Responsiveness for global compact on refugees should be reviewed

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Ms Priscilla Dembetembe is the Project Director of the Refugees in East Africa: Boosting Urban Innovations for livelihoods Development (Re: Build) Project

This December, as policymakers take stock of progress towards the Global Compact for Refugees (GCR), the majority of refugees in East Africa struggle to identify with progress. The GCR represents ambition and commitment to strengthen international cooperation with refugees and host countries.

However, two years on, aid remains predominantly humanitarian and concentrated in rural settlements and camps. Self-reliance, a promise of the GCR, which should be seen by an increase in the number of refugees with access to decent work, and who are able to move freely within the host country, remains a challenge. In East Africa, Kampala, and Nairobi, two of the region’s largest and fastest growing cities, have an estimated population of 88,829 and 81,000 urban refugees, respectively. Uganda and Kenya are among low-income countries hosting 86 per cent of the world’s refugees The UN projects that by 2050, about 70 per cent of the global population will be living in cities.

Rapid urbanisation and the attractiveness of cities to refugees puts cities in a central place to offer solutions to those forced to flee. In the short-term what happens in urban areas across Uganda and Kenya will be key to assessing the effectiveness of the GCR. In Uganda, refugees enjoy the right to free movement, work and to access social services on almost equal footing with hosts. Formal policy dictates that, refugees who can prove that they can look after themselves can move to cities and towns but must let go humanitarian entitlements that are only available in rural settlements.

In Kenya, refugees have no formal right to access urban areas, unless they can show specific protection needs. A few urban refugees that have made the breakthrough in cities show a lot of potential. In the Kabalagala, Kansanga and Nsambya areas of Makindye Division in Kampala, it is hard to miss the distinct coffee shops, restaurants, hair-dressing businesses, tailoring shops and textile business operated by Ethiopians, Eritreans, and Congolese. Likewise in Nairobi the prowess of Somali retail traders and the fashion trends set by Congolese textile merchants and tailors are exemplary for many low and middle-income earners.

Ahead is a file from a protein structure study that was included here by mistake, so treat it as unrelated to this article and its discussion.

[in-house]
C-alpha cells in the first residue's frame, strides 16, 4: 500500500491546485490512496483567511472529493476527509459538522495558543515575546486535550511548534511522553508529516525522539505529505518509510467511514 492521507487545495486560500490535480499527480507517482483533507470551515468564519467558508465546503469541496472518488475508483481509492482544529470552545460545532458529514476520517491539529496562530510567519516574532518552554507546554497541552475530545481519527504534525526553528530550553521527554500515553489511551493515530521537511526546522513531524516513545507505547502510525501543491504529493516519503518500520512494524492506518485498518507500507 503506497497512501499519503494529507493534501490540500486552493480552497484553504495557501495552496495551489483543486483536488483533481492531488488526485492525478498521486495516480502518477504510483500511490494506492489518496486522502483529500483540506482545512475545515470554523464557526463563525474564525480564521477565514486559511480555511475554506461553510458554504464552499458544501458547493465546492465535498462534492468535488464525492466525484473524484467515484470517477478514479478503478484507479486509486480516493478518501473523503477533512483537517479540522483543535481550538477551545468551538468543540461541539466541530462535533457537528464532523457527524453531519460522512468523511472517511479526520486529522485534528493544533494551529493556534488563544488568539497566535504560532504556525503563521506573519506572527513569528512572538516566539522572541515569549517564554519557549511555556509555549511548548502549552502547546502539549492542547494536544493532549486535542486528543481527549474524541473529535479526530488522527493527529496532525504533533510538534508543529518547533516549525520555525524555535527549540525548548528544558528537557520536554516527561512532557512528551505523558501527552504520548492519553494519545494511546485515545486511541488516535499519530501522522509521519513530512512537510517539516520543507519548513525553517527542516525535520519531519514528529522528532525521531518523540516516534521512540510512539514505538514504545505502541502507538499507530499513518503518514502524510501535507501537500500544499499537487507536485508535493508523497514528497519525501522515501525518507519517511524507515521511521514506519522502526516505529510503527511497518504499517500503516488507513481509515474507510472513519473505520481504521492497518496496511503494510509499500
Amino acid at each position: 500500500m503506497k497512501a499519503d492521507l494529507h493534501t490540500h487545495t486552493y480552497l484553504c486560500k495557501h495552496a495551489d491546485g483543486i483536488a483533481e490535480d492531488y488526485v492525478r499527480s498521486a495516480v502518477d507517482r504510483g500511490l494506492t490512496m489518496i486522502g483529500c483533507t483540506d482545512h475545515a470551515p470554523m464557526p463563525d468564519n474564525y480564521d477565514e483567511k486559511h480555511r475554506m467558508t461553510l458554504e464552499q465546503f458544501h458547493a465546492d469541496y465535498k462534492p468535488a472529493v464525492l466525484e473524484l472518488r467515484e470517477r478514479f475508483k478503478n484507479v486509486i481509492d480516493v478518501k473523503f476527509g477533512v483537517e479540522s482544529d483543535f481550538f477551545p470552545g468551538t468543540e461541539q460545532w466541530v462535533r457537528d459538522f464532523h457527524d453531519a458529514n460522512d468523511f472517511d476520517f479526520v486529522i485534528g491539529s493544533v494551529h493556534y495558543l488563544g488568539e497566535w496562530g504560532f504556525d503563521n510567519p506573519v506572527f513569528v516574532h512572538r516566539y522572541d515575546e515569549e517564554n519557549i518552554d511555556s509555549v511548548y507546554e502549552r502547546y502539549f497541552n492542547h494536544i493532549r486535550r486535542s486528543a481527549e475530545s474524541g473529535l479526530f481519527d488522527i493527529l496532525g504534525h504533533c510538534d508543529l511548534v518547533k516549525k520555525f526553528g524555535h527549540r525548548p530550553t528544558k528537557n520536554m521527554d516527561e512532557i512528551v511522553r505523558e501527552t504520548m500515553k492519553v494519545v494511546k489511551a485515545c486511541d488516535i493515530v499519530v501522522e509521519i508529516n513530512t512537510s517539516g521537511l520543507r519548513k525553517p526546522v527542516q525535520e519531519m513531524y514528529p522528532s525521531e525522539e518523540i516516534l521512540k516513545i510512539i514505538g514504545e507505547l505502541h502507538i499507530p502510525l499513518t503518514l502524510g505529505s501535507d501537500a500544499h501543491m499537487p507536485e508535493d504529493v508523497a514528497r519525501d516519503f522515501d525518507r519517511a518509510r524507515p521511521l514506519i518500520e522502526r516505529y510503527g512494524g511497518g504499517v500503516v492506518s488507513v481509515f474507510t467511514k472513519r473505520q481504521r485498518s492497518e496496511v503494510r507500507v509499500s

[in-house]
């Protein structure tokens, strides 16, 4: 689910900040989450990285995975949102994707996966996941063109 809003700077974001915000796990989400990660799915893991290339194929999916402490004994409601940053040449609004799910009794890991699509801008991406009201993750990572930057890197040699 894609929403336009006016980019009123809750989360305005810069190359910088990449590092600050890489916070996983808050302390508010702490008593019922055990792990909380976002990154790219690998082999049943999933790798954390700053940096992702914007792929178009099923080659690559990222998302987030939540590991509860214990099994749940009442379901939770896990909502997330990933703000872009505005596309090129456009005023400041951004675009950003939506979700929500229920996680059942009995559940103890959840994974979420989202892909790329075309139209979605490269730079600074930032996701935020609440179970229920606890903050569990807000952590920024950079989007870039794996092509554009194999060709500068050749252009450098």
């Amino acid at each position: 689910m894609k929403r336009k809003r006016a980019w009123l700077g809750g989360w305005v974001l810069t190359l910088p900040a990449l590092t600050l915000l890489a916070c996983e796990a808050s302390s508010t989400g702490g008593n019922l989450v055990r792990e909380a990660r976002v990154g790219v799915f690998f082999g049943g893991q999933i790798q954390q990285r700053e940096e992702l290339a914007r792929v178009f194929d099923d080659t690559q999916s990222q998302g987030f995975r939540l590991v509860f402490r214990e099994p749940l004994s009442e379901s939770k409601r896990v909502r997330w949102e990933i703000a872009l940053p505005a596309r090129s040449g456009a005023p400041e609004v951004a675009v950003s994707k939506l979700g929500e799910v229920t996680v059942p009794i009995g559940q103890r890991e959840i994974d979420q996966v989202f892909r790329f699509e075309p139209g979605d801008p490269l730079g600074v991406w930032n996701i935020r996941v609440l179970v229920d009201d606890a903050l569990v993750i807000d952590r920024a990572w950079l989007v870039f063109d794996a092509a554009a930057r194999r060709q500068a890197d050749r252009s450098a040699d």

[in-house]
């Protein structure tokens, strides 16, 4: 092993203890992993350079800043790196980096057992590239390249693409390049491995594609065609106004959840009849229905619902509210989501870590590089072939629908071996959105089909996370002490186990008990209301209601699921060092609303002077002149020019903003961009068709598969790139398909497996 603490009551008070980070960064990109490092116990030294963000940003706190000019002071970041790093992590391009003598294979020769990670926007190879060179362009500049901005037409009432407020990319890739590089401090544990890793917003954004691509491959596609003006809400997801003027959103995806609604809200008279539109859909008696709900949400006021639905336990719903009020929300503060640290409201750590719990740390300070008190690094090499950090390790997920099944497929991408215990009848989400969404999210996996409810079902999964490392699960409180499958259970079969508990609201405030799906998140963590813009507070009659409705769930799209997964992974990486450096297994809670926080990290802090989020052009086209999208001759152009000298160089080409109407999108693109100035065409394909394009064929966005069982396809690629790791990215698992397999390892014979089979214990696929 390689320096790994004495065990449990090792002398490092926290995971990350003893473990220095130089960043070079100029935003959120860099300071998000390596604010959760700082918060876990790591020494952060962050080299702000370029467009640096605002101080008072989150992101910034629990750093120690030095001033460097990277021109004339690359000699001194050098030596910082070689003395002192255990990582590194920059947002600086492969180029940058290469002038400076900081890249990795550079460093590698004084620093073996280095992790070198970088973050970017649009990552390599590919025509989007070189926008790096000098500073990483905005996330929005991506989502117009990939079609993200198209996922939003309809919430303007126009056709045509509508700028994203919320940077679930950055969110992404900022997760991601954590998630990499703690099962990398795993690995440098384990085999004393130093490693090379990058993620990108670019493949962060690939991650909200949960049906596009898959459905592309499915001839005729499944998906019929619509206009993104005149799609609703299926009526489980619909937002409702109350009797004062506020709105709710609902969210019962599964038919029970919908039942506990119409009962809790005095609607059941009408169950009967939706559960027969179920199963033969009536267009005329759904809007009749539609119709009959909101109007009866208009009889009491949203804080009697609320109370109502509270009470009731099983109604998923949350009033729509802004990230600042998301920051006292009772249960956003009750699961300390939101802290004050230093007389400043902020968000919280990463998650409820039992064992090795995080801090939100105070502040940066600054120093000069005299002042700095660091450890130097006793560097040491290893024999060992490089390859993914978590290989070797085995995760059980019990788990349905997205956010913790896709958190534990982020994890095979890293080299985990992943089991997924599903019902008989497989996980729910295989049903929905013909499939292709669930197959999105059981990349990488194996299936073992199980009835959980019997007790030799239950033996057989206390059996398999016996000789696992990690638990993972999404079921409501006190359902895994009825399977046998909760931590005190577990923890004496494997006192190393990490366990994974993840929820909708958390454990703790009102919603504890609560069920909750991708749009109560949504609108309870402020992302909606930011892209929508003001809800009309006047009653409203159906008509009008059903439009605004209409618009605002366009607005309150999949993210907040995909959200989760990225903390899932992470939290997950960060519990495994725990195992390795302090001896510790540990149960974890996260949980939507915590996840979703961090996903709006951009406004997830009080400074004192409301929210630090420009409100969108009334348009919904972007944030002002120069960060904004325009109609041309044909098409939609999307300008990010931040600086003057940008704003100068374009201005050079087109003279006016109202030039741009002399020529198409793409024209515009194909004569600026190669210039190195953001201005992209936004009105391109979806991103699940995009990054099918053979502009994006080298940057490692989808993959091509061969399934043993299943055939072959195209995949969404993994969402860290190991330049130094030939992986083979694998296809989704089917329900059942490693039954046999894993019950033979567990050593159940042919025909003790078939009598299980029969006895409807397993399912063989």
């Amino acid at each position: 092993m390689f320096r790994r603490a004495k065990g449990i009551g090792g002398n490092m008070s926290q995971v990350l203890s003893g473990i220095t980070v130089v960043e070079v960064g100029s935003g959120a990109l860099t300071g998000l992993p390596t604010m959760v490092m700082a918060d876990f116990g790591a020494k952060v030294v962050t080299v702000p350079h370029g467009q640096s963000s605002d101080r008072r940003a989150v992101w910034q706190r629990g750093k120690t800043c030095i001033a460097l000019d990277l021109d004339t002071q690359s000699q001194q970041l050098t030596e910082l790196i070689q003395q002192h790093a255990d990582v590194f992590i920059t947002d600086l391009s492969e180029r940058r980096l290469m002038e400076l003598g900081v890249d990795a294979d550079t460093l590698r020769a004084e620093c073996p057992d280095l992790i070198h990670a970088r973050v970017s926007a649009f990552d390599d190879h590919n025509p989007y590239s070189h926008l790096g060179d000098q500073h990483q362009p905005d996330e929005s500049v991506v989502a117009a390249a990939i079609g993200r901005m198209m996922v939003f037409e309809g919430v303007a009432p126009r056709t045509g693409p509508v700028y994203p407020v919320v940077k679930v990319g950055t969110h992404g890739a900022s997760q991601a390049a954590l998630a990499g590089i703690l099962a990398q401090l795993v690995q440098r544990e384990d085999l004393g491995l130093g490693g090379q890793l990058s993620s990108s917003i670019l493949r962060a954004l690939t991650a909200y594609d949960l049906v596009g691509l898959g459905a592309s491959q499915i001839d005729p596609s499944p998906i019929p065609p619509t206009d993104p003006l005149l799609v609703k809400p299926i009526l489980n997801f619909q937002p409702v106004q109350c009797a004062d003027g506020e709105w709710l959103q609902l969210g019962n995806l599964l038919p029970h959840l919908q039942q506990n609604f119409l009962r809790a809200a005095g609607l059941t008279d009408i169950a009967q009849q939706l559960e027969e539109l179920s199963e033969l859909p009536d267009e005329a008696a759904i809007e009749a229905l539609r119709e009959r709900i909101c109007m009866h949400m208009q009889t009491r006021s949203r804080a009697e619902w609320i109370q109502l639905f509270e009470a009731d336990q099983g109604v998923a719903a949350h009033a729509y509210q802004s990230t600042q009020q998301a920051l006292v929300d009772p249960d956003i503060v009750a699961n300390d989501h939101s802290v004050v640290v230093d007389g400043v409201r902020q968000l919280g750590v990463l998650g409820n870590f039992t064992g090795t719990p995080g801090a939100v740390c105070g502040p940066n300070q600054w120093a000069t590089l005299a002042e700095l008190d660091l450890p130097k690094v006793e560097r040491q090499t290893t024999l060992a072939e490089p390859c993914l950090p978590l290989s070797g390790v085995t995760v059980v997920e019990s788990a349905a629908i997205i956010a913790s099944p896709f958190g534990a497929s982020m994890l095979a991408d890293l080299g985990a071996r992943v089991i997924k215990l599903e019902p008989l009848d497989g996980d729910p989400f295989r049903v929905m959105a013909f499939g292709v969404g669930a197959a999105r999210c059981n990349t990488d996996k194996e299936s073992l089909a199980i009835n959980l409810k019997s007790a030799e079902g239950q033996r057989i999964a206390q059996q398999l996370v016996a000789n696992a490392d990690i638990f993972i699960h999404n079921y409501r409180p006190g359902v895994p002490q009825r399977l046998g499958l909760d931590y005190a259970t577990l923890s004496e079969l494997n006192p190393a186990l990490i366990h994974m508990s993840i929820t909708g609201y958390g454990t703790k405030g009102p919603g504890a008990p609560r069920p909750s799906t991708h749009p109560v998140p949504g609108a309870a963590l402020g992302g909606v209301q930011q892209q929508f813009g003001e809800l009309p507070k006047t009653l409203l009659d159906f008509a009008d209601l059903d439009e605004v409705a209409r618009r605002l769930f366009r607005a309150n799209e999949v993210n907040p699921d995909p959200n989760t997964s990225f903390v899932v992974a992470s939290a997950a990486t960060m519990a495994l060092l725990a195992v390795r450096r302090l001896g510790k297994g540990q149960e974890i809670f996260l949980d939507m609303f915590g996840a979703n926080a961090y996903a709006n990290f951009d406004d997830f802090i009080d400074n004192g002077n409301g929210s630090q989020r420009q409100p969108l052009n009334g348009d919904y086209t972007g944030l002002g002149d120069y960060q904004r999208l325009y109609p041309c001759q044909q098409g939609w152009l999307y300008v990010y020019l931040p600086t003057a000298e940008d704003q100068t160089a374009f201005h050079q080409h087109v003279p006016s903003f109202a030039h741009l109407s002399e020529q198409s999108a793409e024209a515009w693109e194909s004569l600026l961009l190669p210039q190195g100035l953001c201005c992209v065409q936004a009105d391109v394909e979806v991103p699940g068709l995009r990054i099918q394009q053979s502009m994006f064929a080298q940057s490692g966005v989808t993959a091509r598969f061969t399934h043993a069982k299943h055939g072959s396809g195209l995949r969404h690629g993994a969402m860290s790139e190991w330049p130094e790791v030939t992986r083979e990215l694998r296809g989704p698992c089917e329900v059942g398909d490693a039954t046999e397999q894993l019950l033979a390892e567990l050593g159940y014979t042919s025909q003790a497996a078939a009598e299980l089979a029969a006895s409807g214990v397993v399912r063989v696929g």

National laws and policies have in the past been blamed for marginalizing refugees but the situation in Uganda and Kenya shows that policy may be outpacing resources. Since 2016, Uganda has blazed the trail with its policies that exemplify the Comprehensive Refugee Response Framework (CRRF). In Early 2021, Kenya put forward its own comprehensive response framework, followed by a landmark legislation in November 2021, both allow refugees to integrate with hosts by getting legal documents for economic and social development.

Urban areas in East Africa can hardly meet the needs of existing populations. However, there lies an opportunity: supporting refugees as it has the potential to attract resources in disadvantaged neighborhoods which are typically the first port of call for refugees. At the 2019 Global Refugee Forum, governments and other actors made commitments to improve refugee self-reliance. The five-year project- Refugees in East Africa: Boosting Urban Innovations for Livelihoods Development (Re: Build), is contributing to a realisation of that commitment.

It is is working with national governments, city governments and civil society organisations to provide livelihood opportunities to more than 20,000 refugees and members of the host communities in low-income neighbourhoods of Nairobi and Kampala. As policymakers review progress on the GCR, a key question is whether the international community is making adequate investments to support refugees and hosts in urban centres.

The answer should not rest entirely on policy indicators such as freedom of movement and right to work, but also in the balance of investments made to supporting rural and urban social and economic development, and their responsiveness to the inevitability of urbanization.

Source - Daily Monitor